TV Terror Guide: Family Flight (1972)
Air Date: Oct. 25, 1972 (ABC)
Production Companies: Silverton Productions (in association with Universal Television)
Running Time: 73 min.
Available on: YouTube
Written by: Guerdon Trueblood
Directed by: Marvin J. Chomsky
Cast: Rod Taylor, Dina Merrill, Kristoffer Tabori, Janet Margolin
For a small-screen survival drama, Family Flight (1972) really surprised me. I think that’s because it holds back on the melodrama and presents its content in as realistic a way as possible. Its familiar formula of introducing its dysfunctional characters, placing them together under strained circumstances, revealing secrets along the way, then providing a well-earned conclusion, is handled efficiently and sensitively.
We don’t know at first why David Carlyle never drives when someone else is in the car, but we soon learn from a series of flashbacks that when he was driving a dune buggy 18 months ago, he was more interested in making out with his girlfriend, Carol Rutledge (Janet Margolin), than watching for bumps in the desert. Therefore, his brother tumbled out to his death and David continues to suffer from guilt for the accident.
When he returns home, his tough-but-loving father, ex-Navy pilot, Jason Carlyle (Rod Taylor) convinces David to join him and his wife, Florence (Dina Merrill) on a trip to Mexico. When he arrives at the airport, though, David is shocked to learn that Carol is accompanying them. I’m not sure I remember why; but, whatever the reason, it’s really to create an awkward situation from which David and Carol can reconnect.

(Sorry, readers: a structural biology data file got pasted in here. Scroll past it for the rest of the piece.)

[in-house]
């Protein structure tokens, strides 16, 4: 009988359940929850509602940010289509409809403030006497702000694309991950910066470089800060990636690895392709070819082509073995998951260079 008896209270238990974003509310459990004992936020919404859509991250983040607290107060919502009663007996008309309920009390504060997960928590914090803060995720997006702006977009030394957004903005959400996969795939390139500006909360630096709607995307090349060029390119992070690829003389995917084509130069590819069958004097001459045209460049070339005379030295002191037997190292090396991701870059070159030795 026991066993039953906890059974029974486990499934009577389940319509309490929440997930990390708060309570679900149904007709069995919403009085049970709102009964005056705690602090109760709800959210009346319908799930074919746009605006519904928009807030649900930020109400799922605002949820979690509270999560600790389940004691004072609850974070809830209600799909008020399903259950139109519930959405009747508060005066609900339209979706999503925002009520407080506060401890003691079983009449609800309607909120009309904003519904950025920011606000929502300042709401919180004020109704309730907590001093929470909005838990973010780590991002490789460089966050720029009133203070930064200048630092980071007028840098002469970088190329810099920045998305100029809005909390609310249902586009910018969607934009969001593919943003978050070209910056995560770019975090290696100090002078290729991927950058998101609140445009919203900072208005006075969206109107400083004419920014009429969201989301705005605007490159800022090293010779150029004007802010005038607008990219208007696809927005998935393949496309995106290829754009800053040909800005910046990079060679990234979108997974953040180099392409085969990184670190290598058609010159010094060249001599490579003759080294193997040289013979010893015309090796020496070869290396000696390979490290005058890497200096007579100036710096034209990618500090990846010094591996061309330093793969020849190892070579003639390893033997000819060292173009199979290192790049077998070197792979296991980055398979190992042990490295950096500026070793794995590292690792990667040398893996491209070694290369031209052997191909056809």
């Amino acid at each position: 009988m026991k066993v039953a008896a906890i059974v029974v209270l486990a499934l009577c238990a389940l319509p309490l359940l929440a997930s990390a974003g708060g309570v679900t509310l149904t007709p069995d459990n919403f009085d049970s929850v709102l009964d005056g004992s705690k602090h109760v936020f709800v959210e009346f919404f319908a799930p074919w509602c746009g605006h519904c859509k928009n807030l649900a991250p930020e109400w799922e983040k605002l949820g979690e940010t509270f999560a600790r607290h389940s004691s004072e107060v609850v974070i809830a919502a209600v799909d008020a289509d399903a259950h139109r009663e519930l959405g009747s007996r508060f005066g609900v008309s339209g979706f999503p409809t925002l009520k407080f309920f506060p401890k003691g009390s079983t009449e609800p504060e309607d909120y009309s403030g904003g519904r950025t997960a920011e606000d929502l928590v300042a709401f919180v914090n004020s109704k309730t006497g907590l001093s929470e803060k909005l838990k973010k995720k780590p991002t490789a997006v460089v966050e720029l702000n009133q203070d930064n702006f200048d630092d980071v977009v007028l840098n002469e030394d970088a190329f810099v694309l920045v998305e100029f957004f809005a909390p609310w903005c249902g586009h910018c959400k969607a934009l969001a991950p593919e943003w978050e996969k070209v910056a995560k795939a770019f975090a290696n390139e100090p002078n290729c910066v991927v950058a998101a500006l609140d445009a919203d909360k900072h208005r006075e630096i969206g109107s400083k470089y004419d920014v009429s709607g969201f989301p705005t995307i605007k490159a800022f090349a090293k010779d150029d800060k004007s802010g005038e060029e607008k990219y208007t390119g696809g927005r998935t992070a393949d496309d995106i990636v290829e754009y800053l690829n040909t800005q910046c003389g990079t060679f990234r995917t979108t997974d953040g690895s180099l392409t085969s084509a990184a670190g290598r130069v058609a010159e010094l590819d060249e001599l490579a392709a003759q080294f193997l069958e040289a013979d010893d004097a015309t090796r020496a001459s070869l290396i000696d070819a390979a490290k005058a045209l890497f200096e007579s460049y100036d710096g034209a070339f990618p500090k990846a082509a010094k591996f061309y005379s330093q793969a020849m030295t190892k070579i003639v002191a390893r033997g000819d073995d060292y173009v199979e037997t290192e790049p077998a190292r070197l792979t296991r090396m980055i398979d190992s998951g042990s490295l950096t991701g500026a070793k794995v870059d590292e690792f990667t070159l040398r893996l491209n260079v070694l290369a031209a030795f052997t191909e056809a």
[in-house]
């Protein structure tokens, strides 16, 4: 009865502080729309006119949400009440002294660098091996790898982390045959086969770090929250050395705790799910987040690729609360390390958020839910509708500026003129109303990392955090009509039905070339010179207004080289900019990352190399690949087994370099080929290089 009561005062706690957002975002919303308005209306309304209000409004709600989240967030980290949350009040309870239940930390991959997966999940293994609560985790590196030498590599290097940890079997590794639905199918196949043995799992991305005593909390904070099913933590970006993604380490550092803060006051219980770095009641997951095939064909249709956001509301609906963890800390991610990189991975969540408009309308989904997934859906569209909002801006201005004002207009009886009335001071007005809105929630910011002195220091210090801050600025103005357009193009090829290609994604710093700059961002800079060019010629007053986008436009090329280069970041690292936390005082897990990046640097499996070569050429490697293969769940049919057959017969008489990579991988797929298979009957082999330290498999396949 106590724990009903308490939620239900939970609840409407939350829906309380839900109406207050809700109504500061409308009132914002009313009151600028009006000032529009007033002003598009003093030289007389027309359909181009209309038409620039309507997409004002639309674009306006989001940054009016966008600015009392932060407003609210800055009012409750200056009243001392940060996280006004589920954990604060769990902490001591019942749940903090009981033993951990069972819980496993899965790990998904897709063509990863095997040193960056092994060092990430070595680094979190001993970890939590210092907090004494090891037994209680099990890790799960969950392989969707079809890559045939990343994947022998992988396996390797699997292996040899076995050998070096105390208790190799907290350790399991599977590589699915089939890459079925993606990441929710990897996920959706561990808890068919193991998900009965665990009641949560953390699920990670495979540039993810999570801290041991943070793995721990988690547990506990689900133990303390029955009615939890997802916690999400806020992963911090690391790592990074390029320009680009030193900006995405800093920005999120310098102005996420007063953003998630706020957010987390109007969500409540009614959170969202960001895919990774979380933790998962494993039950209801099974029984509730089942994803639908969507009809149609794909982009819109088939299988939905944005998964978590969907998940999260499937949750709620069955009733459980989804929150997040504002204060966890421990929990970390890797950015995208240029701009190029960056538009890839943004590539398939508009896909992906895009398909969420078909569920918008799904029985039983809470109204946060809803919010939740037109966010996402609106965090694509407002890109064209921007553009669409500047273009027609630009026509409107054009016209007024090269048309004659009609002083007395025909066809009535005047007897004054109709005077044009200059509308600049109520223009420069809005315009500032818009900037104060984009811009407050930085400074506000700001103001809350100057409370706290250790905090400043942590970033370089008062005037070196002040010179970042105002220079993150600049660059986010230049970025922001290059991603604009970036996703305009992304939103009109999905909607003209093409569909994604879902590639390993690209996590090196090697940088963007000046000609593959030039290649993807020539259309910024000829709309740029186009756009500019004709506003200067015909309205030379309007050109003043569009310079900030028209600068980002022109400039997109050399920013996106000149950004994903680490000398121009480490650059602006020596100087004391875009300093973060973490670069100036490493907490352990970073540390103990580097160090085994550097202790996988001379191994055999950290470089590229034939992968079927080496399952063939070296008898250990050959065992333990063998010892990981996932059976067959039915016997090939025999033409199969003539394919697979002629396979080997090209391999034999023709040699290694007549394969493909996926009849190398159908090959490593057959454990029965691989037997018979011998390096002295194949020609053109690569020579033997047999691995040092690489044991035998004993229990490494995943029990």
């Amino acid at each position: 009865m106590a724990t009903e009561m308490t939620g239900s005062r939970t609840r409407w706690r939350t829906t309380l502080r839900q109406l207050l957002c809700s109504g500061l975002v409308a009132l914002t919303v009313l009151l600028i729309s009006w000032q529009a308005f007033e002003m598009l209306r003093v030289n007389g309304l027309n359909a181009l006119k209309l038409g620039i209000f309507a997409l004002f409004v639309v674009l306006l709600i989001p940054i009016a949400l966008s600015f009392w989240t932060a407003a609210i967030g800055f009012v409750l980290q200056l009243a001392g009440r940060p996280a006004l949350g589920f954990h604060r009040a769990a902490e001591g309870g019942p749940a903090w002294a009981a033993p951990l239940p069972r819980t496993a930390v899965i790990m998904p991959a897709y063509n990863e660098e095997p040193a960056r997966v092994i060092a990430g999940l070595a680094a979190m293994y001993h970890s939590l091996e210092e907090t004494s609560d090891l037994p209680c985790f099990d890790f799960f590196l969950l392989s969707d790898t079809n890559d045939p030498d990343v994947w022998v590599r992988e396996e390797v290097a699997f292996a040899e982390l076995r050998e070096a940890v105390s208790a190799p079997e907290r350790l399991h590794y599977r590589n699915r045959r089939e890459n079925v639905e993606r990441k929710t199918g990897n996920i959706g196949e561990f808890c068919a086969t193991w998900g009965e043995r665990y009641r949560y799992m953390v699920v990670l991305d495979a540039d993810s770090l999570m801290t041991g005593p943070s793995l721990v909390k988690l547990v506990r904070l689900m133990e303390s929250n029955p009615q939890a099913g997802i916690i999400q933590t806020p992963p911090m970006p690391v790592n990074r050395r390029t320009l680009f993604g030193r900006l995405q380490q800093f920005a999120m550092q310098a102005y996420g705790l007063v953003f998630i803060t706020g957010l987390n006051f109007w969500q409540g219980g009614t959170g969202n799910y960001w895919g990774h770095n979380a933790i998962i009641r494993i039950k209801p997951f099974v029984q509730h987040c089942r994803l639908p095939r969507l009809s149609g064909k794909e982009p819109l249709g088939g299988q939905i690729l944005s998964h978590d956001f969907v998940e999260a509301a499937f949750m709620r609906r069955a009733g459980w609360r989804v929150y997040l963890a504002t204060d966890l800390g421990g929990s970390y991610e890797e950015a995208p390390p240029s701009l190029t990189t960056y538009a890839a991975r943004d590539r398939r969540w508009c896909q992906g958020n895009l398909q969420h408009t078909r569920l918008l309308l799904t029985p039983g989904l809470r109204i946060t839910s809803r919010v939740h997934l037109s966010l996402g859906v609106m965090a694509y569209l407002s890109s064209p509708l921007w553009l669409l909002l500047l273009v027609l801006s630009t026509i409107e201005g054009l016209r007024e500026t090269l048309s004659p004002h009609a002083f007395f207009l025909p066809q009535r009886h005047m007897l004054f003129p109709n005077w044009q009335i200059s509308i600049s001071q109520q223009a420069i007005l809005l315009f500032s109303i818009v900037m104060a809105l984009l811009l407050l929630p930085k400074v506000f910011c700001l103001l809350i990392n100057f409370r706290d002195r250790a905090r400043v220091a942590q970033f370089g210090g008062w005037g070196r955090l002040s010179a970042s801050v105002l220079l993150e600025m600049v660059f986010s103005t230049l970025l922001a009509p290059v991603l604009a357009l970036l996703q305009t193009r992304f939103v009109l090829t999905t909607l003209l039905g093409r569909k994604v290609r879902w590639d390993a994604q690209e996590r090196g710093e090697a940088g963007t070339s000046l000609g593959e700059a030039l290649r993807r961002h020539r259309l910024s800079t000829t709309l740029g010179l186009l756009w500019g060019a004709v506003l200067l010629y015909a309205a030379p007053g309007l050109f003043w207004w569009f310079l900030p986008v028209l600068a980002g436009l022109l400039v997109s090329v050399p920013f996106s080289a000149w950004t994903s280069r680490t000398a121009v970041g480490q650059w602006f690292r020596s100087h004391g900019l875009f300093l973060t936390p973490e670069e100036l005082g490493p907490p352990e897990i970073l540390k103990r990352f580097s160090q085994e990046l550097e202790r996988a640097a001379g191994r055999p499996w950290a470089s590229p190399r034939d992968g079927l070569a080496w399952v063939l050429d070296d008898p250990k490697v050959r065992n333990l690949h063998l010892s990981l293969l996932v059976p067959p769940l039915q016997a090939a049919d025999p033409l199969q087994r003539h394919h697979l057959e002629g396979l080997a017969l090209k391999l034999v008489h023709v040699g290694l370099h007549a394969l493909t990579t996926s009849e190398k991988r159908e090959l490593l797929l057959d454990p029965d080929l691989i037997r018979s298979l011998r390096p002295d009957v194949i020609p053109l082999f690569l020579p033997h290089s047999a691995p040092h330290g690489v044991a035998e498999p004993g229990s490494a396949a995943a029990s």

Listening to music on the small plane’s radio instead of the control tower, Jason flies his plane into a storm. It’s struck by lightning and makes an unexpected landing in the middle of Baja, 100 miles off course. He must have been a Boy Scout, because he immediately knows how to craft a device to collect water using only a dry cleaning bag and a plastic cup. He estimates that if no one finds them, they can last for only six or seven days.
Instead of waiting to die, they decide to repair the plane and build a runway so they can fly out of there. In the average survival movie, we’d probably be subjected to repeated images of the four survivors performing arduous tasks, perhaps in a montage. In Family Flight, though, their primary concern is working slowly so they conserve their energy and can complete the tasks at hand.
It works… and then things get a little silly. When Jason is wounded by the propellor, David has to face his demons and fly his family (and Carol) to safety. He takes a wrong turn and heads out to sea. No problem; there’s an aircraft carrier nearby. Still, though, instead of making an impossible landing on the ship, Jason tries twice and fails, meaning he must make a landing on the water after all.
One of the secrets revealed while stranded in the desert is that Florence is an alcoholic. David didn’t know this about his mother and learns it only as she goes through what appears to be a very painful withdrawal. It’s a nice dramatic touch to add depth to the characters and the story, but not much else is done with it. She seems to recover quickly and it’s not addressed again.
Director Marvin J. Chomsky was a television veteran, helming episodes of The Wild Wild West, Star Trek, and Gunsmoke, but its writer Guerdon Trueblood who has a more interesting resume. His 26 credits include a handful of other television thrillers (The Savage Bees, Ants, The Deadly Cargo), but also the story of the big screen bomb, Jaws 3-D (1983), which earned him a nomination for a Razzie award.
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